A proposed Kansas constitutional amendment changing the appointment process for Court of Appeals judges and Kansas Supreme Court justices made it to the House floor Thursday, and drew sharp criticism from State Rep. Sydney Carlin in the process.
“I’m never in favor of amending the constitution,” Carlin said. “It has served us so well, and I haven’t seen anything we couldn’t manage through our laws.”
The proposed amendment would allow the governor to appoint members to those two bodies, subject to approval by the Senate. It would replace the current system, which allows the governor to appoint one of three candidates nominated by a panel consisting of attorneys and private citizens.
Carlin said her first reason for opposing the amendment stems from the process. To amend the Kansas Constitution, the amendment must receive two-thirds votes in both the House and Senate, followed by a simple majority vote at a general election, presumably the November 2014 ballot. That would not be so bad, Carlin said, except that voters usually do not find out about the amendment until they are in the voting booth. She said that “slows down the election process” and creates longer lines at the polls.
The second reason she opposes the amendment is because the current practice was itself established by an amendment. That occurred in 1958, after former Gov. Fred Hill manipulated the former appointment system to his advantage.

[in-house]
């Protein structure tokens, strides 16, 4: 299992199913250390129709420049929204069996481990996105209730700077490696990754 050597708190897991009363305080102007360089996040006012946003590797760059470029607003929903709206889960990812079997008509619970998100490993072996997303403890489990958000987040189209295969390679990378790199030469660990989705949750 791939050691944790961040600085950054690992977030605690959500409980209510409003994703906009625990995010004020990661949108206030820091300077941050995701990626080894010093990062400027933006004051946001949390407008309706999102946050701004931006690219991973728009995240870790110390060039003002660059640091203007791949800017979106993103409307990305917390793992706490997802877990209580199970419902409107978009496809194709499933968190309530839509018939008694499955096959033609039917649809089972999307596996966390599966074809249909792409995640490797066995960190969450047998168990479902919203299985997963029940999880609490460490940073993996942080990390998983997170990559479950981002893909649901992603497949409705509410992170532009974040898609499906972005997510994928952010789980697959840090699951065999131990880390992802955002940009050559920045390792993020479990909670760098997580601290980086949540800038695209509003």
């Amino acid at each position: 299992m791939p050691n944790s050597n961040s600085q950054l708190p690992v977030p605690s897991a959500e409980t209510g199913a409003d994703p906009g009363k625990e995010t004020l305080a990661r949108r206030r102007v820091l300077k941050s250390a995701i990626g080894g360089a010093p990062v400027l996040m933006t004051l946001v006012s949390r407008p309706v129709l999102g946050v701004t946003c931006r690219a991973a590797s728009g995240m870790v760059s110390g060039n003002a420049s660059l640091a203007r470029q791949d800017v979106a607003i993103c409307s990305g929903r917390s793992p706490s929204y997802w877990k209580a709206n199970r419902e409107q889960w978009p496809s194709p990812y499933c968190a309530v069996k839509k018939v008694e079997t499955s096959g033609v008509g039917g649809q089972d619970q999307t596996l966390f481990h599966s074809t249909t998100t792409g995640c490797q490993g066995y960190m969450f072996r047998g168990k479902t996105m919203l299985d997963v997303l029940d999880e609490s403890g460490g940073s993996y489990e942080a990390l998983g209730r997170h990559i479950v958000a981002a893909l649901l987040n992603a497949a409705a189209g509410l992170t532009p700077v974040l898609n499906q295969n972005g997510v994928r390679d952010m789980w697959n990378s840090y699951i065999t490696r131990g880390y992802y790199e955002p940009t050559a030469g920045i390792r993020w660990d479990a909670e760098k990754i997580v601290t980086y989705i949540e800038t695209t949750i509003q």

In 1956, Hill had lost in the Republican primary. Later that year a Supreme Court justice described by former state historian Homer Socolofsky as “friendly to Hall” resigned.
In the last days of his administration, Hall resigned the governorship, enabling his lieutenant governor and successor for a week, John McCuish, to appoint Hall to the Supreme Court vacancy.
Carlin said the voting public was outraged by Hall’s political maneuvering, and as a result, passed the amendment that defines the current process of judicial appointments.
Carlin said the governor’s role in the current process gives him more than enough power over the judicial system.
She also contended the court system needs to remain independent of the influence of the governor because that independence “balances” the state’s legislative and executive powers.
She said the change proposed in the amendment would allow the governor to have more control over the courts.